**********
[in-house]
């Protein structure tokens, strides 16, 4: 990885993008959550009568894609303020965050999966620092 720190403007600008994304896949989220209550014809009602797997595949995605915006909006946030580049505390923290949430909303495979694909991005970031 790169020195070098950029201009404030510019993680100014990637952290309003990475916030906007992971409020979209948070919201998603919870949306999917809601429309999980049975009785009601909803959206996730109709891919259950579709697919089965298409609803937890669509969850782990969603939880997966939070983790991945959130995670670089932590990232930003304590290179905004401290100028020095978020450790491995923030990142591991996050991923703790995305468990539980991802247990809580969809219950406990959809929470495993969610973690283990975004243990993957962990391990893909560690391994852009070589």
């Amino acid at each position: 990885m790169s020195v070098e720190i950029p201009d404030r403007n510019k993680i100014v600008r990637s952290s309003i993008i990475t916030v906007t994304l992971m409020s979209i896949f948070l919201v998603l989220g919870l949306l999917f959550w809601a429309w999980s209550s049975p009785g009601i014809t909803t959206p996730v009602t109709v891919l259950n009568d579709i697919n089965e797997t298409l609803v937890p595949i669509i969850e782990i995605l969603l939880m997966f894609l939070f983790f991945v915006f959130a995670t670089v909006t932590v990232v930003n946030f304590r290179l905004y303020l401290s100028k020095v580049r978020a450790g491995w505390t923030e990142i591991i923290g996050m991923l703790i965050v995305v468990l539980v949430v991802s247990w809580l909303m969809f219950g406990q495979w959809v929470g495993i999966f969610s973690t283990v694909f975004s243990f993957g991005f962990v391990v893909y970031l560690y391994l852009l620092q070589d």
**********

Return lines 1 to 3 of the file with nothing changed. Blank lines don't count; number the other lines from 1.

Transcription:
[in-house]
């Protein structure tokens, strides 16, 4: 990885993008959550009568894609303020965050999966620092 720190403007600008994304896949989220209550014809009602797997595949995605915006909006946030580049505390923290949430909303495979694909991005970031 790169020195070098950029201009404030510019993680100014990637952290309003990475916030906007992971409020979209948070919201998603919870949306999917809601429309999980049975009785009601909803959206996730109709891919259950579709697919089965298409609803937890669509969850782990969603939880997966939070983790991945959130995670670089932590990232930003304590290179905004401290100028020095978020450790491995923030990142591991996050991923703790995305468990539980991802247990809580969809219950406990959809929470495993969610973690283990975004243990993957962990391990893909560690391994852009070589």
């Amino acid at each position: 990885m790169s020195v070098e720190i950029p201009d404030r403007n510019k993680i100014v600008r990637s952290s309003i993008i990475t916030v906007t994304l992971m409020s979209i896949f948070l919201v998603l989220g919870l949306l999917f959550w809601a429309w999980s209550s049975p009785g009601i014809t909803t959206p996730v009602t109709v891919l259950n009568d579709i697919n089965e797997t298409l609803v937890p595949i669509i969850e782990i995605l969603l939880m997966f894609l939070f983790f991945v915006f959130a995670t670089v909006t932590v990232v930003n946030f304590r290179l905004y303020l401290s100028k020095v580049r978020a450790g491995w505390t923030e990142i591991i923290g996050m991923l703790i965050v995305v468990l539980v949430v991802s247990w809580l909303m969809f219950g406990q495979w959809v929470g495993i999966f969610s973690t283990v694909f975004s243990f993957g991005f962990v391990v893909y970031l560690y391994l852009l620092q070589d």